Liza, Maggie, and Tricia are the daughters of famous writer William Sweeney and when he passes away, they reunite at the family home to sort out his affairs. While mourning their father, the women learn that they have another sister, Serena, whom William learned about a month before he died. The Sweeney Sisters is the story of the four over the course of a summer as they come to terms with the secret, bond, and move forward.

Empire of the Ants by Bernard Werber

“The story is tense and fascinating, indulging my love for mystery, conspiracy, and speculative fiction. But my true admiration comes from the author’s thorough understanding of ant species; their biology, society, and behavior. There were many moments where I would stop to research an outlandish claim the book would make, such as ants keeping herds of domesticated livestock, only to discover that it’s not only true but far more complex than the book chooses to explore. The book’s ability to portray the characteristics of these tiny insects while drawing accurate comparisons to human analogs makes the narrative all the more chilling and relatable.” – Max, IT

This novel is a thriller told both from the perspective of a man who moves into his eccentric uncle’s house and from the perspective of an ant that is part of a nearby colony. As each is compelled to investigate different mysterious occurrences, their worlds draw closer together.

Interior Chinatown by Charles Yu

“One of the most fun books I’ve read this year!” – IT Department

Charles Yu tells a story of an immigrant family in the style of a Law & Order teleplay. The main character Willis Wu is an actor struggling to break out of the background of the show he is on, ‘Black & White.’ Yu subverts Hollywood clichés and uses John Denver songs to build characters’ lives that are more vibrant than their tv counterparts.

Florence Adler Swims Forever by Rachel Beanland

“I enjoy family fiction, and this is one of the best I have read in some time. I was hooked after a few pages! The story is told from multiple viewpoints, and the characters in the book really come alive. I felt like I knew the characters, warts and all. The Adler family’s love for one another as they grieve the loss of Florence shines through. The setting, Atlantic City in 1934, and the family’s efforts to help family friends get out of Germany as Hitler rises to power add interest to the story.” – Nancy, Adult & Teen Services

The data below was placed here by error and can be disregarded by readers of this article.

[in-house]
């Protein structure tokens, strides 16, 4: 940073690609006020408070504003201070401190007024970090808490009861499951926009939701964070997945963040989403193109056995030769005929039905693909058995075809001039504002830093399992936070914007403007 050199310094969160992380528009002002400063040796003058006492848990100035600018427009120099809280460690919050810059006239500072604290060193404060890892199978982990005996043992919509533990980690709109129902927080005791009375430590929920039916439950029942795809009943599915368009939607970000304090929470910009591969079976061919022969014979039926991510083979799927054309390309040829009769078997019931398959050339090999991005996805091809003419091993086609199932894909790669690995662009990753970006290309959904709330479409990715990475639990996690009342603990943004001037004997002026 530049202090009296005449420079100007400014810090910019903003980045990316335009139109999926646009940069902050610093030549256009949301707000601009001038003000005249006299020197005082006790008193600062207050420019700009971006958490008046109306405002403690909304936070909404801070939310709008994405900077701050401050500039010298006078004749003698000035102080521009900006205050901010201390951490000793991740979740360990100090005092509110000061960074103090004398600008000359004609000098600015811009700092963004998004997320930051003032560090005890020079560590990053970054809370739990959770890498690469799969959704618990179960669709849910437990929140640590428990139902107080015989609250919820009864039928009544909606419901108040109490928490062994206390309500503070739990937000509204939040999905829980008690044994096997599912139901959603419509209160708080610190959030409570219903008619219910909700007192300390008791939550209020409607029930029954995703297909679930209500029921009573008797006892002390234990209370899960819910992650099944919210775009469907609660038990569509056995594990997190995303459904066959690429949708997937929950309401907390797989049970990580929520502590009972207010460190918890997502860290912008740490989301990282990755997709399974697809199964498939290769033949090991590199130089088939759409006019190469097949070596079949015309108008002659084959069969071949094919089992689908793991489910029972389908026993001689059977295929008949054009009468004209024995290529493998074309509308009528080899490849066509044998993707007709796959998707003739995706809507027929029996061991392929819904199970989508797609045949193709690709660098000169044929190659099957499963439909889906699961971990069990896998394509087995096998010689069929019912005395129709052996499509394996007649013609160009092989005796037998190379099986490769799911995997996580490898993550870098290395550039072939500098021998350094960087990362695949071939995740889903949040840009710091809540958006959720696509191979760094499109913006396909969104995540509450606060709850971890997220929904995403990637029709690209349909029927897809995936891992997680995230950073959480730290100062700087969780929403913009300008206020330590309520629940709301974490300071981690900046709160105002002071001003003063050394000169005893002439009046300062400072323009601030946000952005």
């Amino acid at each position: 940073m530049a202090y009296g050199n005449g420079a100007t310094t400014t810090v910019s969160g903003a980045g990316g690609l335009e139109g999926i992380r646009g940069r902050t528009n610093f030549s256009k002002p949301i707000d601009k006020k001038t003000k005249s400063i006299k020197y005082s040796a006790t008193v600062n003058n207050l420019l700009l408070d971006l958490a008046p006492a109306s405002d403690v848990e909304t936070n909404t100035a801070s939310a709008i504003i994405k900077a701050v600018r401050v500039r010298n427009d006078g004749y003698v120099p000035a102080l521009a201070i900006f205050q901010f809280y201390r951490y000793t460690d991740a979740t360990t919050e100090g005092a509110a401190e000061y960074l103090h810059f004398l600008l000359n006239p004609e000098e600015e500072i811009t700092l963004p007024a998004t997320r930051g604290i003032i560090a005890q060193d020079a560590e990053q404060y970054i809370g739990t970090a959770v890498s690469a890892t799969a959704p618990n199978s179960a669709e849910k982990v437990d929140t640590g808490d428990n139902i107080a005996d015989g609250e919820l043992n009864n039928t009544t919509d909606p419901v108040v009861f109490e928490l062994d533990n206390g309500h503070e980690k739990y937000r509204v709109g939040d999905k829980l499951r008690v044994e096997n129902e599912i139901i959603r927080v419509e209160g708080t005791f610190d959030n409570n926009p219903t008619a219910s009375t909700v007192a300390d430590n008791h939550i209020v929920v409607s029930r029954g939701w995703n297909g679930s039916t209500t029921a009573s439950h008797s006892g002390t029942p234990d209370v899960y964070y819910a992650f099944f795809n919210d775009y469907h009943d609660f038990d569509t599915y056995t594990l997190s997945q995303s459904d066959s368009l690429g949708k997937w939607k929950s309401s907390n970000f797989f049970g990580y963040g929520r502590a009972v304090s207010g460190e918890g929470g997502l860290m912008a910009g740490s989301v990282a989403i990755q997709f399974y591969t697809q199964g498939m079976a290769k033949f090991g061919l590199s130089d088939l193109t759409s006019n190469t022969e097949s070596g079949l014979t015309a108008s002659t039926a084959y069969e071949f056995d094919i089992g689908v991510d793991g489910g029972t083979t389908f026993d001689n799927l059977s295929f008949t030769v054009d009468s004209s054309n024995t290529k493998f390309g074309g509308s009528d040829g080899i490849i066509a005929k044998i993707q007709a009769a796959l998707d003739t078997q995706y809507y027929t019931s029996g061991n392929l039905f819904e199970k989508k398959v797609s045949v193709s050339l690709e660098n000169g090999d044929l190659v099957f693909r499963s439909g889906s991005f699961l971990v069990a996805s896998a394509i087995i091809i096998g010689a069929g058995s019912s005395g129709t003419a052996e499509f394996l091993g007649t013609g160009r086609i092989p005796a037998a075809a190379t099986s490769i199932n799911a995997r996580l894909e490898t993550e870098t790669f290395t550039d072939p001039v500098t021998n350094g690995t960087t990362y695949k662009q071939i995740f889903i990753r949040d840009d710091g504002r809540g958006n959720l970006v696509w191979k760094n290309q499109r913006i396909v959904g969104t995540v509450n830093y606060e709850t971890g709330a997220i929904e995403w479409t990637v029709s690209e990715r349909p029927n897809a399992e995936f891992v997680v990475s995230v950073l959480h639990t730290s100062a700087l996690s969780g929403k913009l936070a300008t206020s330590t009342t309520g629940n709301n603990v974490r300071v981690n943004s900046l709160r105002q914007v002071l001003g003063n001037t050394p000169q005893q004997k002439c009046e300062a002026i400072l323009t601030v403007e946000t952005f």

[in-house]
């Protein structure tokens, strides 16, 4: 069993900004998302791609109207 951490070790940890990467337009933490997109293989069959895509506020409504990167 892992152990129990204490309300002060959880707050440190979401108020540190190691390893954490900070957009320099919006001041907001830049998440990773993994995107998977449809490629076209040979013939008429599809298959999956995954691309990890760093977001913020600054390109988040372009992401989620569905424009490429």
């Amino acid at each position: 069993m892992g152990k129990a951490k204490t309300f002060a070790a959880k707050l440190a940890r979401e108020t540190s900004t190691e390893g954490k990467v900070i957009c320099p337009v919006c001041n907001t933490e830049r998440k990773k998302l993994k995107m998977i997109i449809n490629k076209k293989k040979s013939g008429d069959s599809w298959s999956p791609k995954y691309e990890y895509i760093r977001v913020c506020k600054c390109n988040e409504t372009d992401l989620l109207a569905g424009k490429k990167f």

It’s 1934 in Atlantic City, NJ. Florence Adler, a star swimmer, drowns while training to swim the English Channel. Her Jewish family goes to great lengths to hide Florence’s death from her sister, Fannie, for fear Fannie will lose her baby. The book focuses on the aftermath of the tragedy and shows how love helps a family heal.

Lake Life by David James Poissant

“A poignant, sometimes uncomfortable, yet lingering exploration of family and relationships, perfect for readers of Stewart O’Nan, J. Ryan Stradal, and Ask Again, Yes by Mary Beth Keane.” – Lora, Adult & Teen Services

The Starling family is gathering for one last weekend on Lake Christopher in North Carolina before their vacation home of more than thirty years is sold. However, a tragic accident on their first day causes tensions and secrets to come to the surface.

Your Name = Kimi no na wa by Makoto Shinkai

“Glorious animation, emotional voice acting (I watched the original Japanese version), a perfect soundtrack, and a surprisingly-edge-of-your-seat teen romance collide in Your Name. At a certain moment, I began crying… and basically cried all the way through to the credits. Empathetic tears, nervous tears, sad tears, happy tears. A beautiful roller coaster of a film experience!” – Kelly, Circulation

Mitsuha and Taki are strangers. She lives in a rural town and he’s in faraway Tokyo. Yet they begin regularly waking up in each other’s bodies. Navigating their swapped daily lives, friendships, families, and jobs… they grow to know one another intimately. Is this Fate? The tug of the Universe itself? Will they ever meet one another as their true selves?